Wednesday, November 30, 2005

Mondays Stink, Xavier Students Don't

Monday, November 28th was one of the worst days of my life. Actually the day itself went pretty well, only it really got bad about 7:45 PM. Prior to this, I was in a bad mood already. Xavier registration began at 6 AM that day and there were only a few students in my classes at that point. For me that meant two things. First, if the students didn't return, I was in serious jeopardy of losing my job. Part of this fear of loss was psychological. I NEED so much to be able to teach New Orleans students in January, and to try to sort out just what happened with the failure of the levies and these asshole politicians who say "If you rebuild New Orleans...". Plus part of my depression was economic. Being in academia, I am the opposite of rich. Actually, and I am embarassed to say it, but we are the beneficiaries of foodstamps right now. So losing my job would make me even more depressed. I'm sort of stuck in this mindset of dad=provider, and the idea of foodstamps or any sort of aid like that threatens my sense of being a caretaker for my family. Second, low enrollments mean that Xavier might not be able to rehire two of my favorite people in the world. They are my colleagues, and two of the best theologians and teachers I've ever met. They have both accused me of being sappy in the past, but I sincerely love them both, and pray so hard that we can be together in the future.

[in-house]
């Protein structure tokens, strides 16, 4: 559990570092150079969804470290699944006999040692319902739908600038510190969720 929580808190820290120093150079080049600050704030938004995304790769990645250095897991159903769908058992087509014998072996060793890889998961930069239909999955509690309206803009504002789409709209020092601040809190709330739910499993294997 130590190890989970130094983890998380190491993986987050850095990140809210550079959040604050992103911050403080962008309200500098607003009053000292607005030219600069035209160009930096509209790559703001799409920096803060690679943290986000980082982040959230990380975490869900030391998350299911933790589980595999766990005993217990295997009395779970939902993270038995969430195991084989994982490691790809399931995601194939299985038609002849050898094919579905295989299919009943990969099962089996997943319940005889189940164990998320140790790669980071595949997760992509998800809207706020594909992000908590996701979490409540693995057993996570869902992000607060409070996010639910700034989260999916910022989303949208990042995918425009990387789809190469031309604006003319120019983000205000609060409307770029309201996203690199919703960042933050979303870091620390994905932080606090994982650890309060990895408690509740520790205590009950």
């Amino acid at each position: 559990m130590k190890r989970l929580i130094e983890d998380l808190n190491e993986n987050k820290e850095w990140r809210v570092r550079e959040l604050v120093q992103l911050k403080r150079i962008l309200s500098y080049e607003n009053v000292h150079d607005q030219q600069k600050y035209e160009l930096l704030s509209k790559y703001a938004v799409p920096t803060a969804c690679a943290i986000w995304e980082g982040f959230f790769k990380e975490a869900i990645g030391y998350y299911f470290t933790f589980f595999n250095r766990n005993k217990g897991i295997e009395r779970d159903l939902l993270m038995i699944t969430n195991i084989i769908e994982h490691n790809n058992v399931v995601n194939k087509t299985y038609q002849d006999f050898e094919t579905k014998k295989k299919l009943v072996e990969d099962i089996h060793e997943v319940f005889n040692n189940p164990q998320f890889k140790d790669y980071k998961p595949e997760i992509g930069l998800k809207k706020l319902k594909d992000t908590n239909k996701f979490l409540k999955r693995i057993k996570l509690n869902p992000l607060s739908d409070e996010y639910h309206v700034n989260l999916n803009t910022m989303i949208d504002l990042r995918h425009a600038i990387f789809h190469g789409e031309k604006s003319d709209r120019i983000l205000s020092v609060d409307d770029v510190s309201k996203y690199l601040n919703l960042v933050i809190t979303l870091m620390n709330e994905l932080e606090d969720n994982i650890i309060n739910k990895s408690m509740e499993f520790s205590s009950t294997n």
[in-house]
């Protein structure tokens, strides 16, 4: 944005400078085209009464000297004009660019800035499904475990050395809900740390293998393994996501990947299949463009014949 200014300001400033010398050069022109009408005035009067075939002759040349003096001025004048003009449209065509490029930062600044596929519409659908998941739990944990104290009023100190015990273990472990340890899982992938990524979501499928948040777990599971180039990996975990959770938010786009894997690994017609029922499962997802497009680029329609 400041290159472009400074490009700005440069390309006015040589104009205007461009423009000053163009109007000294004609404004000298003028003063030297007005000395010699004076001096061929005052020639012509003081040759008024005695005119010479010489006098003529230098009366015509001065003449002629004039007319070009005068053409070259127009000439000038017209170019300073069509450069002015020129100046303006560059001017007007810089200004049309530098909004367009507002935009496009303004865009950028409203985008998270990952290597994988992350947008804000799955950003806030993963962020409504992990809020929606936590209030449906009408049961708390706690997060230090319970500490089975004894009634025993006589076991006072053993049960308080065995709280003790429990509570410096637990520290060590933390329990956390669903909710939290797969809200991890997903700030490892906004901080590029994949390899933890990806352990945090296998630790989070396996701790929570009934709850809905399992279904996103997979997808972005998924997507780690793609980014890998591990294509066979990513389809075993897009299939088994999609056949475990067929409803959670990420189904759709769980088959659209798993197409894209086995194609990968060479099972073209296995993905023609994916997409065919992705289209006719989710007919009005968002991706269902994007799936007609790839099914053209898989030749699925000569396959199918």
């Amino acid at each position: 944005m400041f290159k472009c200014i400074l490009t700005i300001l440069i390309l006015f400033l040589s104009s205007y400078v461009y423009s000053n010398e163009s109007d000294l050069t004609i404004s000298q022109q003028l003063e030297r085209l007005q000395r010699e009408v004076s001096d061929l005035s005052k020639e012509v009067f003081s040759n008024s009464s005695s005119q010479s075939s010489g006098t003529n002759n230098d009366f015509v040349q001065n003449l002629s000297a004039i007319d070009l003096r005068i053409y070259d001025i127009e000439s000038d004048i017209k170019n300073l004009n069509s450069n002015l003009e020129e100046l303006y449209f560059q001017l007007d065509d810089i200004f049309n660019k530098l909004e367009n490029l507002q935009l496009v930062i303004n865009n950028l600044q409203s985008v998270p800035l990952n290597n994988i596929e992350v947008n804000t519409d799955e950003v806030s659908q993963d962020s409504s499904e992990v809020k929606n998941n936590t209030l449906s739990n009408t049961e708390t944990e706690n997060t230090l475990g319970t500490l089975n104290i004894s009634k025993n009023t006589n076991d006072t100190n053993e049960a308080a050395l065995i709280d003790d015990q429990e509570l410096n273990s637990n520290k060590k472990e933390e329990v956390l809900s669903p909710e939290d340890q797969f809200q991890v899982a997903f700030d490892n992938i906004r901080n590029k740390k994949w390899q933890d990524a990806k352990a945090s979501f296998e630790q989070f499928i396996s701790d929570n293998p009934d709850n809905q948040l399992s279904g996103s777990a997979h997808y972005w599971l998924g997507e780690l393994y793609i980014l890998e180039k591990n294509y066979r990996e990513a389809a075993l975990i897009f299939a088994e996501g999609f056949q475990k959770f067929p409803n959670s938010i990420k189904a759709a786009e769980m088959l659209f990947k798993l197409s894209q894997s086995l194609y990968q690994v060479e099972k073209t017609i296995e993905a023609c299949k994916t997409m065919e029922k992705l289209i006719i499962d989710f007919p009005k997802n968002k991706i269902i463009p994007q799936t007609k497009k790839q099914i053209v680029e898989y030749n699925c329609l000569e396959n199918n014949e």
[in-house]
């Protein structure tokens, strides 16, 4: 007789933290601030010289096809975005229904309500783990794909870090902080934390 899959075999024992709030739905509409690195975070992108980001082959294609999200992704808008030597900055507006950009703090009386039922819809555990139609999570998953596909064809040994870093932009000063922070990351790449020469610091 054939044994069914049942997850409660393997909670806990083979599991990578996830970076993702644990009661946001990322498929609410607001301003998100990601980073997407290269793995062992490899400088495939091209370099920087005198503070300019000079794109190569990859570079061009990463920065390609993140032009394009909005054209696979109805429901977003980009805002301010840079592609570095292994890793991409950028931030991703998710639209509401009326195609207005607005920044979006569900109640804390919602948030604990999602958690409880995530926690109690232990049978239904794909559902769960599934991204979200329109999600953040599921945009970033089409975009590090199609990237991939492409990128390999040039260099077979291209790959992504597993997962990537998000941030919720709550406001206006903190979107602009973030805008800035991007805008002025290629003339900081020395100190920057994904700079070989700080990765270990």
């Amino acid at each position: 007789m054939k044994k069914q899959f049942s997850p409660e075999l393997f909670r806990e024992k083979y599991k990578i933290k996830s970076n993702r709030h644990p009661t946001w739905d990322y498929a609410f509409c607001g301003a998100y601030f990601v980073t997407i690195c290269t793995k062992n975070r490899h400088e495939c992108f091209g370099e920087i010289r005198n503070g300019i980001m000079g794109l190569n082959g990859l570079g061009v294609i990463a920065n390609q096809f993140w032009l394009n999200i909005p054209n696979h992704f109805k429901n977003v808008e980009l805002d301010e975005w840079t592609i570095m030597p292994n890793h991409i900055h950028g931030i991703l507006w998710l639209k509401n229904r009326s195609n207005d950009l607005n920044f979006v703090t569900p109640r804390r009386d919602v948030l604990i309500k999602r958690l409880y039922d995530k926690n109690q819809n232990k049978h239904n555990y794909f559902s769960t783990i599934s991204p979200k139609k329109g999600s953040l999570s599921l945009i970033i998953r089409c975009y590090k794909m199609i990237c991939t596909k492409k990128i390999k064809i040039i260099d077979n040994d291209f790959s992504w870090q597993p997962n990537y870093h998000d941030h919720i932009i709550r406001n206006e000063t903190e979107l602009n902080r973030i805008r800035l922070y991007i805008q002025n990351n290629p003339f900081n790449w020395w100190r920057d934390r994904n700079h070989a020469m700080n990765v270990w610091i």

Then at 7:45 PM I wanted to talk to Therese about our plans for New Orleans in January. She told me that she wasn't sure yet if she and the children would live in New Orleans. She said she would decide that when we two went down to do some work in New Orleans on December 10th. That really upset me. I wish she could have said "I understand that you have to be in New Orleans in January, and we'll find a way to all be in New Orleans together." I felt like my children were being taken away from me, and that my opinion didn't matter. It will no doubt be difficult to live in New Orleans, especially if it means living in our house with no electricity and gas for a month or two (or possibly longer), but I felt like the convenience of a functioning washing machine trumped the importance of my role as a father to my children. Of course Therese's argument and mine were much more complicated than this, but in the end I was furious and I actually left the house. Usually I don't get upset, as I'm like Spock. But I really need my family right now, and I think it is important that all of us be in New Orleans in January. Therese and I were still feuding this morning, but things are slightly better now. I think New Orleans would benefit so much by having my kids and Therese there in January. I also think they would benefit as well. That city is so important, and it really needs quality people.

Then late today I was checking out my class enrollment for January. Three out of four of my classes were full. I also read that nearly 2/3 of Xavier students have signed up to return. I've chatted with several of them online and while they are frustrated for a variety of reasons, I think that January of 2006 at Xavier will be the most important semester this country has seen in the past 100 years.


Tim Bulkeley said...

Well I'll be praying that however it works out it works out for all of you!

And, at the risk of excoriation as an old sexist pig, remember that women are often more practical and realist than men...

God bless.

Anonymous said...

And more sensitive to the needs of the kids....

Of course, you can always STAY AT MY HOUSE. But, I realize that I'm just an unemployed Westbank racist jerk.